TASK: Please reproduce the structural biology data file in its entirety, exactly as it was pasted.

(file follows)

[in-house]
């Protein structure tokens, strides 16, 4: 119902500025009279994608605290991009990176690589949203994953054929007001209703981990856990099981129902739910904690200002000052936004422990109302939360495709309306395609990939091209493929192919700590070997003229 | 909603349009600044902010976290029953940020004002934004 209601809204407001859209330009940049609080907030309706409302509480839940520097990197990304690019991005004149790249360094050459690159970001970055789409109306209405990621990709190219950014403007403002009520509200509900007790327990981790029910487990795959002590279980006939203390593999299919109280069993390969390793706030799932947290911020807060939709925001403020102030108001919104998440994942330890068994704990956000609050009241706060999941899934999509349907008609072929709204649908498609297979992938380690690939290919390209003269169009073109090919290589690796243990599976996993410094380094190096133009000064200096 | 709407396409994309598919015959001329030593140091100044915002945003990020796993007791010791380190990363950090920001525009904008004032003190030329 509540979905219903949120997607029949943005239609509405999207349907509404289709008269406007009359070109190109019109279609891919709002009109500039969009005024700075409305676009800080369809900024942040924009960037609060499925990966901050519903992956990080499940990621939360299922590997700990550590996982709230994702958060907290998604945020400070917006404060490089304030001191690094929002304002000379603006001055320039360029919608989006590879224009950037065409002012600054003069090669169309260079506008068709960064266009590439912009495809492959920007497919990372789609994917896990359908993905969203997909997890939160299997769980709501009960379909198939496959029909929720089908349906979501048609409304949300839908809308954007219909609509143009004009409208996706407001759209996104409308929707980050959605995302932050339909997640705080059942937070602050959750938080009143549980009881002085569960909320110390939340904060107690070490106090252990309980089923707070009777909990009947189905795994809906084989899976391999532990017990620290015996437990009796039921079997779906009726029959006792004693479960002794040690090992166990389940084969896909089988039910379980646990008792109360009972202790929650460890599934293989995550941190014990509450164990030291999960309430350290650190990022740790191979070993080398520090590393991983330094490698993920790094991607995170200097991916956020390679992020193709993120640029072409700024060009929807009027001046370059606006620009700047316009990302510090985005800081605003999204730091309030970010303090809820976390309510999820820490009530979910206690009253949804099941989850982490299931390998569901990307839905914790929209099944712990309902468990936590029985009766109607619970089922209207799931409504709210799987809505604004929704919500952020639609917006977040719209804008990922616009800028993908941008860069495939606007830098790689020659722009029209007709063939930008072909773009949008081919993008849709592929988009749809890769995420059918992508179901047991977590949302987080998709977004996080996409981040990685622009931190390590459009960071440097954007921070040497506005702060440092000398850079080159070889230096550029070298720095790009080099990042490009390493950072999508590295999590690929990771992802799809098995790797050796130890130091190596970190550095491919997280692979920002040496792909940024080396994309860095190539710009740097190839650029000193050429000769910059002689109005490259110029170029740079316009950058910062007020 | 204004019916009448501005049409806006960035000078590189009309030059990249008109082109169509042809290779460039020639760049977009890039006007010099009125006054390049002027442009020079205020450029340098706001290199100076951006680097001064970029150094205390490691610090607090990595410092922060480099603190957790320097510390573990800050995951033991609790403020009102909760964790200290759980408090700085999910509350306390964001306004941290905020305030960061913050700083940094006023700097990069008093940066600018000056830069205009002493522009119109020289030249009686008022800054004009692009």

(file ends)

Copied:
[in-house]
């Protein structure tokens, strides 16, 4: 119902500025009279994608605290991009990176690589949203994953054929007001209703981990856990099981129902739910904690200002000052936004422990109302939360495709309306395609990939091209493929192919700590070997003229 | 909603349009600044902010976290029953940020004002934004 209601809204407001859209330009940049609080907030309706409302509480839940520097990197990304690019991005004149790249360094050459690159970001970055789409109306209405990621990709190219950014403007403002009520509200509900007790327990981790029910487990795959002590279980006939203390593999299919109280069993390969390793706030799932947290911020807060939709925001403020102030108001919104998440994942330890068994704990956000609050009241706060999941899934999509349907008609072929709204649908498609297979992938380690690939290919390209003269169009073109090919290589690796243990599976996993410094380094190096133009000064200096 | 709407396409994309598919015959001329030593140091100044915002945003990020796993007791010791380190990363950090920001525009904008004032003190030329 509540979905219903949120997607029949943005239609509405999207349907509404289709008269406007009359070109190109019109279609891919709002009109500039969009005024700075409305676009800080369809900024942040924009960037609060499925990966901050519903992956990080499940990621939360299922590997700990550590996982709230994702958060907290998604945020400070917006404060490089304030001191690094929002304002000379603006001055320039360029919608989006590879224009950037065409002012600054003069090669169309260079506008068709960064266009590439912009495809492959920007497919990372789609994917896990359908993905969203997909997890939160299997769980709501009960379909198939496959029909929720089908349906979501048609409304949300839908809308954007219909609509143009004009409208996706407001759209996104409308929707980050959605995302932050339909997640705080059942937070602050959750938080009143549980009881002085569960909320110390939340904060107690070490106090252990309980089923707070009777909990009947189905795994809906084989899976391999532990017990620290015996437990009796039921079997779906009726029959006792004693479960002794040690090992166990389940084969896909089988039910379980646990008792109360009972202790929650460890599934293989995550941190014990509450164990030291999960309430350290650190990022740790191979070993080398520090590393991983330094490698993920790094991607995170200097991916956020390679992020193709993120640029072409700024060009929807009027001046370059606006620009700047316009990302510090985005800081605003999204730091309030970010303090809820976390309510999820820490009530979910206690009253949804099941989850982490299931390998569901990307839905914790929209099944712990309902468990936590029985009766109607619970089922209207799931409504709210799987809505604004929704919500952020639609917006977040719209804008990922616009800028993908941008860069495939606007830098790689020659722009029209007709063939930008072909773009949008081919993008849709592929988009749809890769995420059918992508179901047991977590949302987080998709977004996080996409981040990685622009931190390590459009960071440097954007921070040497506005702060440092000398850079080159070889230096550029070298720095790009080099990042490009390493950072999508590295999590690929990771992802799809098995790797050796130890130091190596970190550095491919997280692979920002040496792909940024080396994309860095190539710009740097190839650029000193050429000769910059002689109005490259110029170029740079316009950058910062007020 | 204004019916009448501005049409806006960035000078590189009309030059990249008109082109169509042809290779460039020639760049977009890039006007010099009125006054390049002027442009020079205020450029340098706001290199100076951006680097001064970029150094205390490691610090607090990595410092922060480099603190957790320097510390573990800050995951033991609790403020009102909760964790200290759980408090700085999910509350306390964001306004941290905020305030960061913050700083940094006023700097990069008093940066600018000056830069205009002493522009119109020289030249009686008022800054004009692009």